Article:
Doctors can be certified in fields that may not be pertinent to plastic surgery. To become board certified in Plastic Surgery, a physician must complete an approved residency that usually involves 6 to 8 years of general surgery and plastic surgery, and take both written and oral exams.
I.e. American Medical Association, American Society of Plastic Surgeons, etc.
Most plastic surgeons have a specific idea of their safety record and can give you a percentage.
Most plastic surgeons have a specific idea of their success rate and can give you a percentage.
Most doctors do have procedures that are their "favorites." While this does not mean the quality of a procedure that is not their specialty would be sub par, it's good to know a doctors area of specialization.
Some procedures require lab work or more than one consultation. To get an idea of how long the process with take from start to finish, you'll want to consider every step.
Some procedures require general anesthesia, while local with sedation can be opted for with others. Certain doctors also use "twilight" anesthesia which is the newest form. If you have any questions or concerns about the anesthesia that will be used during your procedure, make sure you address them during your consultation rather than before the procedure.
Specifically for patients requiring an extended hospital stay, you'll want to know where you will be staying after the procedure. The doctor or his patient coordinator can answer all of these questions for you. If the procedure will require at-home care, you'll want to discuss these terms with your doctor.
With certain procedures, you may experience minor discomfort that can be alleviated with an over the counter pain reliever. Other procedures require a prescription medication or devices such as a "pain pump" to keep pain to a minimum.
Normal activities are any steps taken during the course of a normal day...excluding exercise. Some procedures may restrict lifting of any sort or contact with the area. Bed rest can also be required for a certain period of time.
Depending on the nature of your job, the doctor should give you an exact idea of when you can return to work.
On average, patients should allow for 2 weeks before exercising, but the doctor will give you specific information regarding your particular regimen.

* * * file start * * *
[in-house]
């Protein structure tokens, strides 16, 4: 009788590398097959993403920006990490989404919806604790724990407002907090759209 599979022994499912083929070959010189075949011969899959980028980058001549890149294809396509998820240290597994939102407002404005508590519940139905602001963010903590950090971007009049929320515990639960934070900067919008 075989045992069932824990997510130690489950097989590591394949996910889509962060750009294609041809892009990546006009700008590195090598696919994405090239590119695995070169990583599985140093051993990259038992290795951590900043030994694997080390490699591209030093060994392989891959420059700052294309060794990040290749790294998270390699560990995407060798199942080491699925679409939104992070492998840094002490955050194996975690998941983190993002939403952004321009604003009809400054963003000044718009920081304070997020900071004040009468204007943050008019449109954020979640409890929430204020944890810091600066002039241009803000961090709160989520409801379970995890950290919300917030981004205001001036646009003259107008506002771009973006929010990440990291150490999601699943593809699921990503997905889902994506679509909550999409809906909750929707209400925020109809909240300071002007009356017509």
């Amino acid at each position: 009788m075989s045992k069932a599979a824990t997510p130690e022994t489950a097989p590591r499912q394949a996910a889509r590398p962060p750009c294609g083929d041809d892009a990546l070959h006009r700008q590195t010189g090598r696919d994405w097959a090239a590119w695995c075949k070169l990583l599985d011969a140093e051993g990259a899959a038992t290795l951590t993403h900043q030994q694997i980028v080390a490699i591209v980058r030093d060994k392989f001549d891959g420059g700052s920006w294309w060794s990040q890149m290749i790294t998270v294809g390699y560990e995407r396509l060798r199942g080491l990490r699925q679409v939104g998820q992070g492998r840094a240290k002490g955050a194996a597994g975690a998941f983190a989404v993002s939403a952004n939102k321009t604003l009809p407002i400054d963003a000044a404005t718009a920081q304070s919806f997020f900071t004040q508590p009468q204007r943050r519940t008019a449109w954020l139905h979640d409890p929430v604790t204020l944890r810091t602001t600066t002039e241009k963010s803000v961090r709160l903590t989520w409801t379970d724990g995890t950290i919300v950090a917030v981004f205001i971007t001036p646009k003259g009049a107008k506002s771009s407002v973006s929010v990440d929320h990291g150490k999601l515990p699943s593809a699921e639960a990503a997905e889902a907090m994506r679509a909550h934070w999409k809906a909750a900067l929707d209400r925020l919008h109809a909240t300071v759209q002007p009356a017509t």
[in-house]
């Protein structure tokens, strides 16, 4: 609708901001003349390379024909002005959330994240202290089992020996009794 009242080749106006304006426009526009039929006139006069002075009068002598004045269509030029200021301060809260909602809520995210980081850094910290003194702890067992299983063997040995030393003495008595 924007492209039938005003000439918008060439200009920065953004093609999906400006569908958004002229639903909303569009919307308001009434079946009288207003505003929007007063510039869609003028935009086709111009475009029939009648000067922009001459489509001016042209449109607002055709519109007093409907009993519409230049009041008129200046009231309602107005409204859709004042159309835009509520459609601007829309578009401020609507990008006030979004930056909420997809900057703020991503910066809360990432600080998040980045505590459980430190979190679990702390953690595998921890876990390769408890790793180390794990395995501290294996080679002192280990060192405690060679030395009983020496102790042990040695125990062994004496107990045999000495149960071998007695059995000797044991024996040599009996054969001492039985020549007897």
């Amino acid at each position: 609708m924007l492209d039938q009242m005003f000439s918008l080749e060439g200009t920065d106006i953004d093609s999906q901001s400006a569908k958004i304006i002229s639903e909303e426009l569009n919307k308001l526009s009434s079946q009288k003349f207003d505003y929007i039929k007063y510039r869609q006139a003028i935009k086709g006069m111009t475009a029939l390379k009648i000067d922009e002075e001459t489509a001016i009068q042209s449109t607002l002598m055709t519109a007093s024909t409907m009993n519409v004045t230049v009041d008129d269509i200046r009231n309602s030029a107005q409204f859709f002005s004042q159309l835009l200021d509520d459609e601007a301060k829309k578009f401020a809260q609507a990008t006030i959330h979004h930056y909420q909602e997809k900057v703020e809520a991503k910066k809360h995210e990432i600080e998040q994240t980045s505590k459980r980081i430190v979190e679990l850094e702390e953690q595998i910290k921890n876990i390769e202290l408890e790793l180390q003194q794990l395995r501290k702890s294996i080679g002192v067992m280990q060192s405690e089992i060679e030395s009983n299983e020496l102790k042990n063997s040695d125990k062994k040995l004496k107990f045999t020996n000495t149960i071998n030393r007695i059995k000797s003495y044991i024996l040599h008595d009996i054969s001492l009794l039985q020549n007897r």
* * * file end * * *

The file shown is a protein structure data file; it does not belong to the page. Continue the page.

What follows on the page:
With any surgical procedure, there are risks. You'll want to make sure you understand these risks and how often they are associated with the procedure you're interested in. A well respected doctor will be forthright with this information and give you a reasonable explanation to this question.
Some procedures involve bruising and swelling. Other procedures require a certain amount of time to settle and take on the final shape. Depending on the procedure, youre doctor will let you know how long it will take before you will see the end result.
The most common concern associated with this question is the ability to breast feed (breast augmentation) the effects of having children (tummy tuck) or loss of erection (penile enlargement). If you have any questions about the future effects of a procedure, always ask the doctor.
Different offices have different finance plans, along with terms and conditions. The doctor or a member of his office staff should give you any information you need, including any web site and doctor ID #'s for online approval.
Some offices provide a "lay-away" plan that allows you to save for a down payment and work towards paying off the balance.
For patients who pay out of pocket, there are instances where a doctor will allow you to pay 50% of procedure, and then the other 50% at a specified point in time. Other doctors require that the full amount be paid up front.
Some doctors give discounts for patients who pay up front.
For patients interested in multiple procedures, many doctors will offer a discounted rate.